I’m sorry about the fact that this Readerly Geek’s not been posting much about reading lately. I’ve been in a slump. Last month, I couldn’t finish anything besides graphic novels, but, thankfully, this month is turning out to be better–which is good because I’m, at least, nine books behind on my reading challenge.
This week, I’ve finished two books so far. If you stopped by Tuesday, you’ll have seen my review of Love, Rosie. After I binged on that love story, I picked up The Girls at the Kingfisher Club by Genevieve Valentine.
I don’t know exactly how I came to have this book in my possession. It was on hold for me at the library last week, but I don’t remember putting it on hold or even hearing about it before. I’m not sure what drew past me to this book, but I am glad I found it.
The Girls at the Kingfisher Club is a retelling of “The Twelve Dancing Princesses.” I absolutely love fairy tale retellings, but this one is even more magical than most because it is set in New York during the Jazz Age.
That’s right. The twelve “princesses” in this book are sneaking out to speakeasies for their dancing good times.
The twelve girls are the daughter of a rich, businessman. Obsessed with having a son, he basically kept his wife constantly pregnant for as long as she lived. Twelve girls were the results of their union, and, since the father can’t stand the shame of having that many daughters, he locks them away upstairs and never lets them out.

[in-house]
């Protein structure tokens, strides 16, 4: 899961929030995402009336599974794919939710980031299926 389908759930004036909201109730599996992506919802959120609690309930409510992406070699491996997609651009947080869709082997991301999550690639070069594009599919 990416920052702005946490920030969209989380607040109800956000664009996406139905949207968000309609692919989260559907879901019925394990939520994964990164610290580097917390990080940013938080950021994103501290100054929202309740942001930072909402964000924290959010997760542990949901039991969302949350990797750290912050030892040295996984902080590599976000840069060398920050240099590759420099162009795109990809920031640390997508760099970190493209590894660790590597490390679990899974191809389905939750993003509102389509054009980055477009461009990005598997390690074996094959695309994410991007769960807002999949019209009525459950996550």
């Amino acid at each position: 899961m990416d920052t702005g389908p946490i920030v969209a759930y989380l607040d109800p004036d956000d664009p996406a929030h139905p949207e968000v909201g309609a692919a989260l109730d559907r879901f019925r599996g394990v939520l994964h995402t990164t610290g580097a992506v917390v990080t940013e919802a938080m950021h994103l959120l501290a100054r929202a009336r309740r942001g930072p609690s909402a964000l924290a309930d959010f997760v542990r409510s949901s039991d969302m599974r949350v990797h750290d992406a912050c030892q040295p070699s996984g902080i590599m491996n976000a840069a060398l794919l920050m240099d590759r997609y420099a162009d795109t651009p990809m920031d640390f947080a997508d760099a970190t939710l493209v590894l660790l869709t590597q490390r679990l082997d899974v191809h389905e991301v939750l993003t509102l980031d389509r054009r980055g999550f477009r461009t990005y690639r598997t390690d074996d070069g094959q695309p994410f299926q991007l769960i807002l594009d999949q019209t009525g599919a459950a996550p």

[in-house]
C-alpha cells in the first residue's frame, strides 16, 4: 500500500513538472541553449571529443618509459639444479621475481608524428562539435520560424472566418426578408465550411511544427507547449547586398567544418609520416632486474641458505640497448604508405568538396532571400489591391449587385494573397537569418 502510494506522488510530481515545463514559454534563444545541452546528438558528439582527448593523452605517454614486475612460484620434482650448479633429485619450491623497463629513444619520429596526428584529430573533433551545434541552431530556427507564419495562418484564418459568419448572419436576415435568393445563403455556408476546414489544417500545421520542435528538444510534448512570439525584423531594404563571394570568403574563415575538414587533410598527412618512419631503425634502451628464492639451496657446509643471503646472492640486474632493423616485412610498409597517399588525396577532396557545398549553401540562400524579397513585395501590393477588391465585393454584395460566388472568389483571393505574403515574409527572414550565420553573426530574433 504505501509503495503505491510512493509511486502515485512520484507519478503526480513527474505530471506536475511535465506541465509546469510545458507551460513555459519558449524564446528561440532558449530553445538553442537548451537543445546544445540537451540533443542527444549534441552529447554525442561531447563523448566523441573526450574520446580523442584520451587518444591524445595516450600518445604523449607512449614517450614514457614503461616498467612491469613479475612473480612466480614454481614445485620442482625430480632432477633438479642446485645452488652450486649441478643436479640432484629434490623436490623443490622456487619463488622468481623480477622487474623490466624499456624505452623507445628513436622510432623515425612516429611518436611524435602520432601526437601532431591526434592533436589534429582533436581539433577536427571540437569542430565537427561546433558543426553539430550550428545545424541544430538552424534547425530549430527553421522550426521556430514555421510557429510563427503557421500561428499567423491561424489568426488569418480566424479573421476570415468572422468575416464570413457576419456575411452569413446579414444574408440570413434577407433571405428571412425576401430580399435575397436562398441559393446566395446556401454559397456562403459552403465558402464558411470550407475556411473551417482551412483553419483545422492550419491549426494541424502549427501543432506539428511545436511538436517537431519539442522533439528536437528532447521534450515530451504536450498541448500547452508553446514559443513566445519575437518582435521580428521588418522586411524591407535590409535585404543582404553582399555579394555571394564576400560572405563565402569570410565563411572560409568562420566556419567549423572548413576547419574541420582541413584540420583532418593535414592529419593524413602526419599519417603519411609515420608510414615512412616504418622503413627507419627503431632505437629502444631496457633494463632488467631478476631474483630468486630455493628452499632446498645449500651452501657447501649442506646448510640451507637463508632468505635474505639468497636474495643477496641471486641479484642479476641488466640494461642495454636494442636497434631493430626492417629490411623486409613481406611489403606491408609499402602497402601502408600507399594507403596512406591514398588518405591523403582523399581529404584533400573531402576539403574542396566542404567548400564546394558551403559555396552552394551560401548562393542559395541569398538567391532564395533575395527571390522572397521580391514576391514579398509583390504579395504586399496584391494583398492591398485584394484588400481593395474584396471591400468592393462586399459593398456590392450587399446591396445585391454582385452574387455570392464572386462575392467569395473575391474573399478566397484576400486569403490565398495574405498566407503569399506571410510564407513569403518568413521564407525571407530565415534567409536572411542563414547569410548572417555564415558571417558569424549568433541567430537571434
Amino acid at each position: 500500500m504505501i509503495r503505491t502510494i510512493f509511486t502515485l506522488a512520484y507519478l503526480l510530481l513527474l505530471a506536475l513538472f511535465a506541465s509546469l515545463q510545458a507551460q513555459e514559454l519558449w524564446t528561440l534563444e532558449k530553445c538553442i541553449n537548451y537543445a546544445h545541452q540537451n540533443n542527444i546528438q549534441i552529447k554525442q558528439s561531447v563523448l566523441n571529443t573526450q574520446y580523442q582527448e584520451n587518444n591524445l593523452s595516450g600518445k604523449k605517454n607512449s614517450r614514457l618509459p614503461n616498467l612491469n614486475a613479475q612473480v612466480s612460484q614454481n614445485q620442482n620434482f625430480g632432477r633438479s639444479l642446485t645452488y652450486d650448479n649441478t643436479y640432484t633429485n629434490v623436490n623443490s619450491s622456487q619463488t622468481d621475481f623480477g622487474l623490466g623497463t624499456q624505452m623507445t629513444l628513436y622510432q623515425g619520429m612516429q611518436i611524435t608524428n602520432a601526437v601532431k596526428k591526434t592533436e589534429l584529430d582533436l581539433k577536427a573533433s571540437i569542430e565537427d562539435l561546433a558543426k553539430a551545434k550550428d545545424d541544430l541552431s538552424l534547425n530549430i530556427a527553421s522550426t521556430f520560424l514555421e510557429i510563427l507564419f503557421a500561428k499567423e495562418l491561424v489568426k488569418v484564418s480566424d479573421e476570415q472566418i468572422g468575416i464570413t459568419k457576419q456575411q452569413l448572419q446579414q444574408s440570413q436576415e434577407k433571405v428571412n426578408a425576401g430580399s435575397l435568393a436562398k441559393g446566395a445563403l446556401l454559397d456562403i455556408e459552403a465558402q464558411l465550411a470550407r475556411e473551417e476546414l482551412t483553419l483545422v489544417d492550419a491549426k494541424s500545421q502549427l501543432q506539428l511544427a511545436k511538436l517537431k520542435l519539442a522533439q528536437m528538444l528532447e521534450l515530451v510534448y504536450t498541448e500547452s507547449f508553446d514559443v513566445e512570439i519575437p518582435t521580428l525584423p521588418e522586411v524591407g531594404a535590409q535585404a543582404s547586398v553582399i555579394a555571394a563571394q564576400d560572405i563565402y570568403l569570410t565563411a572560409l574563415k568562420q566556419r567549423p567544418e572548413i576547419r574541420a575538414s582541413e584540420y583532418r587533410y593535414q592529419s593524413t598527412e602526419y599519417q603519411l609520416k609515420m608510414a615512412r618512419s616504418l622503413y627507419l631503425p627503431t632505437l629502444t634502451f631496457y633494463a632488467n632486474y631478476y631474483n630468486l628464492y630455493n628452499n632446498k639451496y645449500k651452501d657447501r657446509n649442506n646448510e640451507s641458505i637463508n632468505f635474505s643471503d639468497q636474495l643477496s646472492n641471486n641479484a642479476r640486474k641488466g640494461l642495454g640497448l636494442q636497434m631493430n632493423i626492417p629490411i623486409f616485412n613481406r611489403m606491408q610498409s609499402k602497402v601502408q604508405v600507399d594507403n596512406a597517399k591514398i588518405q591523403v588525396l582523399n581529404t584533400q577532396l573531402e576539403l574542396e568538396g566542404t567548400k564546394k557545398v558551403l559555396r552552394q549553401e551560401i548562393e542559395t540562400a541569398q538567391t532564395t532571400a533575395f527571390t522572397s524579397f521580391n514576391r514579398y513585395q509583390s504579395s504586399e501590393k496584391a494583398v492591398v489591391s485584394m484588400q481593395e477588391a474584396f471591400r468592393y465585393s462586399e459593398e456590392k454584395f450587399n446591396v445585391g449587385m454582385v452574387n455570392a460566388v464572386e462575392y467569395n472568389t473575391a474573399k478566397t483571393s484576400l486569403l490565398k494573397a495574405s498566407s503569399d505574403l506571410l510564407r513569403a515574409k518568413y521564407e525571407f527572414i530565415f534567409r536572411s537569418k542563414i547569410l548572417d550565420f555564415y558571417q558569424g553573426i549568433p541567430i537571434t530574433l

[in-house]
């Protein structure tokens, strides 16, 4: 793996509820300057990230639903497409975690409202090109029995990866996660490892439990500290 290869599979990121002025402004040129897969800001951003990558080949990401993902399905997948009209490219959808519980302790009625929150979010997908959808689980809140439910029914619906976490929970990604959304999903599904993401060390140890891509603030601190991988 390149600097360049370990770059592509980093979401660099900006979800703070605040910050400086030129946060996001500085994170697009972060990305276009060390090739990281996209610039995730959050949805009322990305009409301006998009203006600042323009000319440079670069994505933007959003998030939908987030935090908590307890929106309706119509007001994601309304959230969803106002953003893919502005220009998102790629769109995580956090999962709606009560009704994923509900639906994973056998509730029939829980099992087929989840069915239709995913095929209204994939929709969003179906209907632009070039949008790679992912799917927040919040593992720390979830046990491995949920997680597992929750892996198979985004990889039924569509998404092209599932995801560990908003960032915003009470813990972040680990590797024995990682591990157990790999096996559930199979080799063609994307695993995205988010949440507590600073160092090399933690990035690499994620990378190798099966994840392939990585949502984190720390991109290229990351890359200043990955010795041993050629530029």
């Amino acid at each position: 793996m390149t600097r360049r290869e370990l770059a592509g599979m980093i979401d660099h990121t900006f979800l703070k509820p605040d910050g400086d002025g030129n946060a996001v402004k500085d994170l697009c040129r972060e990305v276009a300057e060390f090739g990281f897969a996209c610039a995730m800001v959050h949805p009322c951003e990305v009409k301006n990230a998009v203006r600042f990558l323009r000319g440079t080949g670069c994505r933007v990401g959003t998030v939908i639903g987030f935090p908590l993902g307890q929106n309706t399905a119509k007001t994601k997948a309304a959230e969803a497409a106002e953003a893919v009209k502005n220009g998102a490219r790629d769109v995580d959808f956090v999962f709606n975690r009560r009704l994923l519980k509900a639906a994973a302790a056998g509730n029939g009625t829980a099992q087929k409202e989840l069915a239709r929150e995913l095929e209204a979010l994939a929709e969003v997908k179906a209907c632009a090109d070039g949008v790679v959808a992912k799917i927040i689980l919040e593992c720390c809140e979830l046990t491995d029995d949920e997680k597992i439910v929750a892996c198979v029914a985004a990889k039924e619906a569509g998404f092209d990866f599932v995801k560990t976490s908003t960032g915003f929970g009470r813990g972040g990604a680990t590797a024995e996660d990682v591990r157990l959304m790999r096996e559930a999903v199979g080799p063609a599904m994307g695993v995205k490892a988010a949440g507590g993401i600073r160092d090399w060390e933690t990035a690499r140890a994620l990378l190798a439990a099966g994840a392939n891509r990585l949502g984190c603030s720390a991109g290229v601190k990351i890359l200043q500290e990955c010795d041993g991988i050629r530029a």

The older girls, however, learn to dance and begin sneaking out at night. As the younger girls grow older, they join in the clandestine, dancing outtings. They always must be careful not to raise their father’s suspicions. The oldest daughter, Jo, fears that, if he were to find out, something truly horrible would happen to them all.
The basic plot of The Girls at the Kingfisher Club is a bit Flowers in the Attic, but the story itself never descends into melodrama. The twelve girls all have their own personalities and are well drawn–especially considering how little page time most of them get. I’ve never read anything by Genevieve Valentine before, but, based off of this book alone, I’m going to call her an amazing author. The Girls at the Kingfisher Club is a VERY short book, but the story doesn’t feel rushed and the characters don’t come off as blandly, two-dimensional. It’s a really great book and probably one of my favorite fairy tale retellings of all time.
I don’t want to spoil anything so I won’t tell you whether this fair tale ends happily ever after. I do, however, highly recommend you checking it out for yourself.